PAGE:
When Apollo the Luteplayer was sold in a 2001 sale at Sotheby’s New York, the catalogue listed it as the possible work of 17th Century artist Carlo Magnone. It was thought to be a copy of a Caravaggio painting that currently hangs in the Metropolitan Museum of Art in New York. A second, similar version of the same painting resides in Russia’s Hermitage Museum.

However, a 17th Century description of a Caravaggio painting by biographer Giovanni Baglione corresponds exactly to Apollo the Luteplayer. After the canvas was cleaned and x-rays photographs were taken, changes and corrections that suggested that the painting’s originality became visible. Sir Denis Mahon, an expert on 16th and 17th century Italian art who initially said the painting was not by Caravaggio, now maintains its authenticity as an original.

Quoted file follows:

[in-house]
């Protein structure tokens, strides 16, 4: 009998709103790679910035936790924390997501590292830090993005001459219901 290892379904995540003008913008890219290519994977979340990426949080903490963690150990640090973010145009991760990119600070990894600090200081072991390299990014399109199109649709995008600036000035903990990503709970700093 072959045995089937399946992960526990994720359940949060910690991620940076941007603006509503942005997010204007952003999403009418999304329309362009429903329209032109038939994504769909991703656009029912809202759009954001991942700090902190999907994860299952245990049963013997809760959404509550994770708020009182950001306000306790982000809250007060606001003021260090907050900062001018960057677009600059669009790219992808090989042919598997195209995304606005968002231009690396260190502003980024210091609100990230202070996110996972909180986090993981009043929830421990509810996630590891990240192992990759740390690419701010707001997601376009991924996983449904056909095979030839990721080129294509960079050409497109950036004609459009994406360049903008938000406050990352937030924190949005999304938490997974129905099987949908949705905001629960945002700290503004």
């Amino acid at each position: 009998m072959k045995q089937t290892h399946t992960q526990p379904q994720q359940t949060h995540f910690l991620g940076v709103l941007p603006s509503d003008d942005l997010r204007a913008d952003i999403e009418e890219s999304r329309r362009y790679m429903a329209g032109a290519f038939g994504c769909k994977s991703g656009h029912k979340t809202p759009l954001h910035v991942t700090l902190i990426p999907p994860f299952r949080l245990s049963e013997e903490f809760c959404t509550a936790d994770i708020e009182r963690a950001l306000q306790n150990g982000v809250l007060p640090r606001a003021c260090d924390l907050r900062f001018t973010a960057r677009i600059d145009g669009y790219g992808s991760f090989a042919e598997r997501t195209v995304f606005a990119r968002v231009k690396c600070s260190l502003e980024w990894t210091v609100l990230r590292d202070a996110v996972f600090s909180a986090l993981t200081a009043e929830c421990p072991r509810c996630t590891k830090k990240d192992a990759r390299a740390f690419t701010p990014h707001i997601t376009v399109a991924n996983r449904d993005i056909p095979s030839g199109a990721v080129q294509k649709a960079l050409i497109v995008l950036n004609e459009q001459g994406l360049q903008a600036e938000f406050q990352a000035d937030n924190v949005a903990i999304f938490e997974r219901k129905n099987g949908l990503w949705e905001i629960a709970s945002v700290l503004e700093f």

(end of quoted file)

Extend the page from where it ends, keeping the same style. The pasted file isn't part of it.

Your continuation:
It is not rare or even exceptional for artists to paint several versions of the same painting. Many famous artists, including Leonardo DaVinci and John Singleton Copley. Consider the case of Gilbert Stuart. After he painted George Washington’s portrait in April 1796 he went on to duplicate his painting 72 times.

Caravaggio Discovery: Apollo the Luteplayer

If you own a painting that appears to be a fine copy, it is worth an investigation into the possibility that it might be a duplicate original. To learn more, contact us


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